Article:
The types of insulation that historically have made our homes comfortable and energy efficient are truly a motley crew. In the old days, sawdust was sometimes dumped inside walls to slow heat loss. Then came vermiculite — porous lightweight pebbles with the look and feel of kitty litter.
Today we still rely on an insulation veteran, fiberglass batt insulation that's made from spun glass fibers. However, if you're looking for a standout with qualities that other types of insulation can't touch, you need spray foam. More specifically, we're talking about closed-cell polyurethane spray foam.
Poly spray foam has a higher R-value per inch than any other commonly used insulation —R-6.2 or higher, depending on the formulation.
Air barrier: Spray foam air-seals and insulates in one step. Its ability to expand and fill gaps and cracks make it an ideal air-sealing material, and it stays in place because of its super-adhesive qualities. Spray foam is often spot-applied as an air-sealing treatment prior to filling an attic with blow-in insulation. But when applied in more generous amounts, it can eliminate the need for other types of insulation.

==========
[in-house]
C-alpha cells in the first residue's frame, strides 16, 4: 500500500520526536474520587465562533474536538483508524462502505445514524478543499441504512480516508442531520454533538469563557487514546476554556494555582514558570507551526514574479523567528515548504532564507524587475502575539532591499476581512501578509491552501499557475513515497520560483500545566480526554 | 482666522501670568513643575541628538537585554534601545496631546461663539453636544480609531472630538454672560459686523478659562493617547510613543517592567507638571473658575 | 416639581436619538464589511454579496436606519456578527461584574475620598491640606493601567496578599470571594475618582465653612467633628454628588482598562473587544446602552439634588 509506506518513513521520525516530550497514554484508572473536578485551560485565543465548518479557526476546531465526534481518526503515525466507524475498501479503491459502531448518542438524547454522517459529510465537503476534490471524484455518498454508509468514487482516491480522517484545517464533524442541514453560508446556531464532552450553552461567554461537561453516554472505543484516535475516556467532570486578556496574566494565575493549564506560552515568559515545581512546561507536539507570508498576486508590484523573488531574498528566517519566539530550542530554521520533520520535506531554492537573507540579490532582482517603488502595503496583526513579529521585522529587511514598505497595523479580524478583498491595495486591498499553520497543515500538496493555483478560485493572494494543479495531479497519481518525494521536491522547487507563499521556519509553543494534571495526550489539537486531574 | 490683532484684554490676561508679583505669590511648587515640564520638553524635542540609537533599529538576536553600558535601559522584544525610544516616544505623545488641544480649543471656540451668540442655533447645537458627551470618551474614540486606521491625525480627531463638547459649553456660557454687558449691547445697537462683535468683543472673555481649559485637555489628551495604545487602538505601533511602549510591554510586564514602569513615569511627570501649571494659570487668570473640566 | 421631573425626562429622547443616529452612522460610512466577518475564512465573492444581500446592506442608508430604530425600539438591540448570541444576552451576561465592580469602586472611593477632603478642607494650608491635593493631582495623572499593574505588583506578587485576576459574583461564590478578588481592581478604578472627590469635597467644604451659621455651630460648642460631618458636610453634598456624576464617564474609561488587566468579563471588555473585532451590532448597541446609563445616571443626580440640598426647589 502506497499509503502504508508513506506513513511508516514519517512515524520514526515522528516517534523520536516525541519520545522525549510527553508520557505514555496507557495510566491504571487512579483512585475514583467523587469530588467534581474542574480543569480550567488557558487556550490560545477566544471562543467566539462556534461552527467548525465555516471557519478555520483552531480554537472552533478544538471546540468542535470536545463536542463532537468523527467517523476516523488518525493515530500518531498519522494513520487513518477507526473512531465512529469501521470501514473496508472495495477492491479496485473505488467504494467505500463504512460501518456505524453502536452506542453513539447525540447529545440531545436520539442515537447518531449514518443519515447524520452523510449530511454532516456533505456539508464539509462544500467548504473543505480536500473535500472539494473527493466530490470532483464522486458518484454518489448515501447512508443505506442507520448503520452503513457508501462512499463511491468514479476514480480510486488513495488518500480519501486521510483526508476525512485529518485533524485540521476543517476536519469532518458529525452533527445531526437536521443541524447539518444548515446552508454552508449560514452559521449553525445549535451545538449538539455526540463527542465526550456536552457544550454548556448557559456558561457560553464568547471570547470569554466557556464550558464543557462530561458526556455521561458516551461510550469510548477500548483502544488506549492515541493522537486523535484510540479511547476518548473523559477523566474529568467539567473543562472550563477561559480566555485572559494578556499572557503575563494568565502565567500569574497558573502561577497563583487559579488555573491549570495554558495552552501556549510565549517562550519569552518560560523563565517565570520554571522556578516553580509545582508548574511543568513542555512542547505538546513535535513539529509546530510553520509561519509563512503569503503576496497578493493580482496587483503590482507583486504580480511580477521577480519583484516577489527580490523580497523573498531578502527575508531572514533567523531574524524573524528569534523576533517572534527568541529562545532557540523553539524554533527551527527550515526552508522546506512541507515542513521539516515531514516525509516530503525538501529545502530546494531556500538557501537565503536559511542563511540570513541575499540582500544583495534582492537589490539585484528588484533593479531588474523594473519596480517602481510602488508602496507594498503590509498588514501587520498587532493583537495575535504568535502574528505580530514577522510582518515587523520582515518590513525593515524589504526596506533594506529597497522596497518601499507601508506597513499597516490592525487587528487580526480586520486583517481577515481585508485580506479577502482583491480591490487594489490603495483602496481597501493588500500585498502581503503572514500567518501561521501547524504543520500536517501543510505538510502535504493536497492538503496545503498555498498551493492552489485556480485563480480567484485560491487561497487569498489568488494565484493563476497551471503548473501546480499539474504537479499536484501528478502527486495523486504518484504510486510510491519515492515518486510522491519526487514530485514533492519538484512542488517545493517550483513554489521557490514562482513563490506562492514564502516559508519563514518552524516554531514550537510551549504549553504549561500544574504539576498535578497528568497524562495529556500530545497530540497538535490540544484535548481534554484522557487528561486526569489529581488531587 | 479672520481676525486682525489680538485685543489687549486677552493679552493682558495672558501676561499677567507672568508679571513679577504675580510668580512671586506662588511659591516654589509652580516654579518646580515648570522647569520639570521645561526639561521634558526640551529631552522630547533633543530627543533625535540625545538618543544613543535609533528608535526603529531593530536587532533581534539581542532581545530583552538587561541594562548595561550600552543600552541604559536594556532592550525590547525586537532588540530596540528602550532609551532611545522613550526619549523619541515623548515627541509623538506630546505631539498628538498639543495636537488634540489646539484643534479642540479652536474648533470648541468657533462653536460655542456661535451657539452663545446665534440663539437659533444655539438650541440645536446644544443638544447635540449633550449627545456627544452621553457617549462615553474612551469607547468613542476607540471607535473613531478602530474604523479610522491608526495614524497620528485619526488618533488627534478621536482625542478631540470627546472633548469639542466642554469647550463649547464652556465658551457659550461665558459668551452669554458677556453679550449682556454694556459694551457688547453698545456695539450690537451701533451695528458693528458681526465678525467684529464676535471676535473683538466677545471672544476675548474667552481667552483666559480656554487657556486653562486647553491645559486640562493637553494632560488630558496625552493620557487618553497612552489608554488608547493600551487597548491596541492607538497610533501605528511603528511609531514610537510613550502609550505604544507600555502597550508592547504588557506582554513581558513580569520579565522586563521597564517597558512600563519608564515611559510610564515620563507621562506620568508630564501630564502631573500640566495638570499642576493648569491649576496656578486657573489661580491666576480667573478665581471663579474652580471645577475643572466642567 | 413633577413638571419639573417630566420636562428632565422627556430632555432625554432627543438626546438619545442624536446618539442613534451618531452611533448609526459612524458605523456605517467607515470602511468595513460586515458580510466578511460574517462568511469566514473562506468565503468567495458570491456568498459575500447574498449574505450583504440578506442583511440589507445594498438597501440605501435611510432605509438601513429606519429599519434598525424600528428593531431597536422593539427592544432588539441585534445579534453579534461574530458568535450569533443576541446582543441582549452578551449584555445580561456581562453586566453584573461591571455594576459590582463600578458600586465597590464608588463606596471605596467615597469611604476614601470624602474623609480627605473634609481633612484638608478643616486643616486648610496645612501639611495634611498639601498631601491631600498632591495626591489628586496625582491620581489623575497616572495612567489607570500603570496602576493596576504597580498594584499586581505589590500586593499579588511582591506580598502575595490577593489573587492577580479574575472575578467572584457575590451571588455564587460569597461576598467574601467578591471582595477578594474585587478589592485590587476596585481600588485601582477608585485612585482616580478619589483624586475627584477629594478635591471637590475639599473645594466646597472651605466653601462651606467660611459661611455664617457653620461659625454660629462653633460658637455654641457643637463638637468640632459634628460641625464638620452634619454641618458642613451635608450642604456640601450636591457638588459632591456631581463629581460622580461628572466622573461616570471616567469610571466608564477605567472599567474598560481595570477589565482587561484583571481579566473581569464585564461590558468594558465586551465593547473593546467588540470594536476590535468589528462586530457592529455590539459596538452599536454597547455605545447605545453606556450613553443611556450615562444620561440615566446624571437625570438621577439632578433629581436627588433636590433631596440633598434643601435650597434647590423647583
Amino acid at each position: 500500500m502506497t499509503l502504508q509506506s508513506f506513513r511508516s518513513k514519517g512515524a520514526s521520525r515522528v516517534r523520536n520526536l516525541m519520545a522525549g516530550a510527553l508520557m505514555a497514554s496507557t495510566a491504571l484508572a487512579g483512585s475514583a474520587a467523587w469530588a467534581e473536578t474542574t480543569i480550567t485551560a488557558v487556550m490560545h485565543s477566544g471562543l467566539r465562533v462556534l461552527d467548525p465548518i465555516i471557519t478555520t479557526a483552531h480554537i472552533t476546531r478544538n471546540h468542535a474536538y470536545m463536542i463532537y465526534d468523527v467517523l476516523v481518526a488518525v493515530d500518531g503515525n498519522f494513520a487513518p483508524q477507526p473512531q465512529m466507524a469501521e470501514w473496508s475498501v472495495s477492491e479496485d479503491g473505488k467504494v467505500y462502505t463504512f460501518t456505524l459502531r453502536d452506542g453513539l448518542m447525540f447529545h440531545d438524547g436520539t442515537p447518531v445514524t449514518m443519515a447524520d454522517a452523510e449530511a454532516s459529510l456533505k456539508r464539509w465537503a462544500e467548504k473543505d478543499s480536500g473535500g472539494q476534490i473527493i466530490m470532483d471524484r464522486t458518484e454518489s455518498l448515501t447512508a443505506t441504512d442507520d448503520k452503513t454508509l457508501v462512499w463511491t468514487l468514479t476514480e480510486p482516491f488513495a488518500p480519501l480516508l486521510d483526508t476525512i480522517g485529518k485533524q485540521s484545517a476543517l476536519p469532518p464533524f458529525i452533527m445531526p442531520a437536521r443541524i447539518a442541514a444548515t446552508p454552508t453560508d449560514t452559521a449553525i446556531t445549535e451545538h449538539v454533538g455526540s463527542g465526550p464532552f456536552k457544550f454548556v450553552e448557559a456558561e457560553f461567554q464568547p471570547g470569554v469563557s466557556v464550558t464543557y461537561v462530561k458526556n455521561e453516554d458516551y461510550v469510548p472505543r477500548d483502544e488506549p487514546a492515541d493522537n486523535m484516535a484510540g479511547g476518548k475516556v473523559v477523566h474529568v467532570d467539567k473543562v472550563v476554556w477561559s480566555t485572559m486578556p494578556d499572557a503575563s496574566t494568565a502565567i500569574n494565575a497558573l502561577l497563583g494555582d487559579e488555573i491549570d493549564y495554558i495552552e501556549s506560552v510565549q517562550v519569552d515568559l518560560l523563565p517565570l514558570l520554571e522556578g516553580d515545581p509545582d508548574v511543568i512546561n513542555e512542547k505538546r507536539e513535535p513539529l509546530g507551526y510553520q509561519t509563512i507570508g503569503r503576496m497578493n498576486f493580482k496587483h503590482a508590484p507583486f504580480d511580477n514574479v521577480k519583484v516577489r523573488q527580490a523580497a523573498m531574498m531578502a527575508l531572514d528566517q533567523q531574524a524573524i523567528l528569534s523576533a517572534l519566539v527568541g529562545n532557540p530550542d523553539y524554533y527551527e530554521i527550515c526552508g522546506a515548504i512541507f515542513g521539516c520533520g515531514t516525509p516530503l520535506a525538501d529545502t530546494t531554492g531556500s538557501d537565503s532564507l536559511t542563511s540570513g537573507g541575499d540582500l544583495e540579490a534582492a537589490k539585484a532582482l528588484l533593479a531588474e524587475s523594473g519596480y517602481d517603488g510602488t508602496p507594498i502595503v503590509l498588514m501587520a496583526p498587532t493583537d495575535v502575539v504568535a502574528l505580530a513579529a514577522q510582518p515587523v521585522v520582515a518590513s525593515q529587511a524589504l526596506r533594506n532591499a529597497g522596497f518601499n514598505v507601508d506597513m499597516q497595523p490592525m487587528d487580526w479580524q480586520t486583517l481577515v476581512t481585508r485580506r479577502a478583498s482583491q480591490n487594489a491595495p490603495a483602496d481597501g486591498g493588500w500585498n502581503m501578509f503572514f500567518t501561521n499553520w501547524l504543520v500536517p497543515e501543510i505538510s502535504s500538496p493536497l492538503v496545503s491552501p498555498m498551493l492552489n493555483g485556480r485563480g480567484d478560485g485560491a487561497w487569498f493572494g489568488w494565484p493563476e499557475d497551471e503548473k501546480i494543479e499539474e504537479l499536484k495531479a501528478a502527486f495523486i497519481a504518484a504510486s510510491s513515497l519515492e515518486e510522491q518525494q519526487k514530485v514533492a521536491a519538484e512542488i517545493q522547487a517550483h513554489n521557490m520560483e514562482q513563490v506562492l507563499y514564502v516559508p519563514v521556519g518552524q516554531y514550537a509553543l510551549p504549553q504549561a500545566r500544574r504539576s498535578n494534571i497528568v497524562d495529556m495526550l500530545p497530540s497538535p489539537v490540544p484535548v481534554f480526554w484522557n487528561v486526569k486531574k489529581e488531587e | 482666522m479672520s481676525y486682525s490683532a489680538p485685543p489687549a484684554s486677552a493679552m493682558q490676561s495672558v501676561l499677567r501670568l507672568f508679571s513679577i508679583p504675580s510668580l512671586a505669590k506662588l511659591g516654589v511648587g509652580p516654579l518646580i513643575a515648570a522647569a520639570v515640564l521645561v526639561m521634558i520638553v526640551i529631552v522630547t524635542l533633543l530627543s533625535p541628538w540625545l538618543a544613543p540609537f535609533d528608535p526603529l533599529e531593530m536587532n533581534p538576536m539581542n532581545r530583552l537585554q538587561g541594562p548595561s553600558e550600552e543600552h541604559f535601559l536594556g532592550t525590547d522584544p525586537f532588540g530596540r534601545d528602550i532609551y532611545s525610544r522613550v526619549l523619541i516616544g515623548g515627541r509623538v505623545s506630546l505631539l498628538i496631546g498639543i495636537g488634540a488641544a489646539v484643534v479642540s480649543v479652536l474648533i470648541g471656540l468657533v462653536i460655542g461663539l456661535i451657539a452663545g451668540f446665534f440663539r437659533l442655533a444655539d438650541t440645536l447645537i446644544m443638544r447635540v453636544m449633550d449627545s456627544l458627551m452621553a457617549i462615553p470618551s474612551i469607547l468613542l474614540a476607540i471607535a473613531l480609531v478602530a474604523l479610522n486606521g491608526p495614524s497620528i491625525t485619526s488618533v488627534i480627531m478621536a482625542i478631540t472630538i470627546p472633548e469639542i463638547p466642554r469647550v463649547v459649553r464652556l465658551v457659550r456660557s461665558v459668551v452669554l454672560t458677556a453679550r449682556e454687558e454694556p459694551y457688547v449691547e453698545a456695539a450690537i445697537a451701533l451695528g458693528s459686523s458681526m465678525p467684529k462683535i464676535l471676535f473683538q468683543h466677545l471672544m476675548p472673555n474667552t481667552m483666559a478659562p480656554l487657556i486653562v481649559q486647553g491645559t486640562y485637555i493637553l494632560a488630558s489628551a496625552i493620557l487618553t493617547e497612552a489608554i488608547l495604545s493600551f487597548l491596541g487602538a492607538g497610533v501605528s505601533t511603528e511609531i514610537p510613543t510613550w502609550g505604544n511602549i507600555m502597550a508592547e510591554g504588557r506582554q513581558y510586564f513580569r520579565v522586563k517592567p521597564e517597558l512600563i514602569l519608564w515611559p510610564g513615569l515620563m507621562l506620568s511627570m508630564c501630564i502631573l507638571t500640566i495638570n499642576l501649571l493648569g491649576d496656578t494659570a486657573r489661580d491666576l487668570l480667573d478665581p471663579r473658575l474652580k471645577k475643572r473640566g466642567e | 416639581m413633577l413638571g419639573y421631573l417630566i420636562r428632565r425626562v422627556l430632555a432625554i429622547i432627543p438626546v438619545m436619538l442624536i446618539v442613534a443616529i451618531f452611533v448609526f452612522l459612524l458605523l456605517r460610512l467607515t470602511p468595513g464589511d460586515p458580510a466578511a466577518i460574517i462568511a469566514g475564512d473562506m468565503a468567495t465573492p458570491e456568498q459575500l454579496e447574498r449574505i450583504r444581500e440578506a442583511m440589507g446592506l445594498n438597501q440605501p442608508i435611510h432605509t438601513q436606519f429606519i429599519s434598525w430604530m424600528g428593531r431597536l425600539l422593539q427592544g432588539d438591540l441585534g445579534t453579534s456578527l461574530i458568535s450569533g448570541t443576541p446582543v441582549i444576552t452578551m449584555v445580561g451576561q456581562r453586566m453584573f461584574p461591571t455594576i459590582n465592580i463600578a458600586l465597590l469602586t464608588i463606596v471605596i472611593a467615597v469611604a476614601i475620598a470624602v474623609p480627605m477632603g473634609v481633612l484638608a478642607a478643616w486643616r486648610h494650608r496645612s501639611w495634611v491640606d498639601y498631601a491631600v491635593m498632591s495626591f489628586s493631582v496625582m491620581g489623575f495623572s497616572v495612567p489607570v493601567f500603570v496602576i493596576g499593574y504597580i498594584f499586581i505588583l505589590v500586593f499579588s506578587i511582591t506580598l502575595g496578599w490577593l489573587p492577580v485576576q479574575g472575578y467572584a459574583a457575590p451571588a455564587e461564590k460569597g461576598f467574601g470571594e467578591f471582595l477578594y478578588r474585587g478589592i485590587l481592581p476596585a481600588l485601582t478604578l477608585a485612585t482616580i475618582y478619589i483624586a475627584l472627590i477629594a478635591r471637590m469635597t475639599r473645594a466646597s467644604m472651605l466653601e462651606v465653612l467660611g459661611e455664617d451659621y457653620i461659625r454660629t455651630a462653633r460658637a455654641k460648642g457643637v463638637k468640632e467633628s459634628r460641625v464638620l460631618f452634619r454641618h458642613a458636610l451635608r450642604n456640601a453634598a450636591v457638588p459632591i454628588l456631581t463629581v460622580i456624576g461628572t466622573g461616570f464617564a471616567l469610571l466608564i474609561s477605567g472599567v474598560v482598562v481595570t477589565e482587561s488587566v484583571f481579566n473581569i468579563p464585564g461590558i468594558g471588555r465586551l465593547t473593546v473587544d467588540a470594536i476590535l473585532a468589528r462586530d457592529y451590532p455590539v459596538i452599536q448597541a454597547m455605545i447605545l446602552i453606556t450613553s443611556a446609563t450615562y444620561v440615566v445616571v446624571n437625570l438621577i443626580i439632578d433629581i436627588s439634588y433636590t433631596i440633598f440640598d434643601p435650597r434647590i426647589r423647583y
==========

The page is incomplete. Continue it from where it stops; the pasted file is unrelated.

Waterproof: Moisture will soak its way through fiberglass and cellulose insulation, but polyurethane spray foam stops it cold. Its closed cell structure means that water can't migrate from one tiny cell or bubble to a neighboring one.
Foolproof: Did you know that a void (missing insulation) of just 5% of an insulated area can diminish overall insulation performance by as much as 50%? It's very difficult to install fiberglass insulation perfectly, so voids are not uncommon. But spray foam's expanding, super-sticky characteristics just about eliminate the possibility of voids. And once the foam cures, it's not going to settle or shift like fiberglass or cellulose can.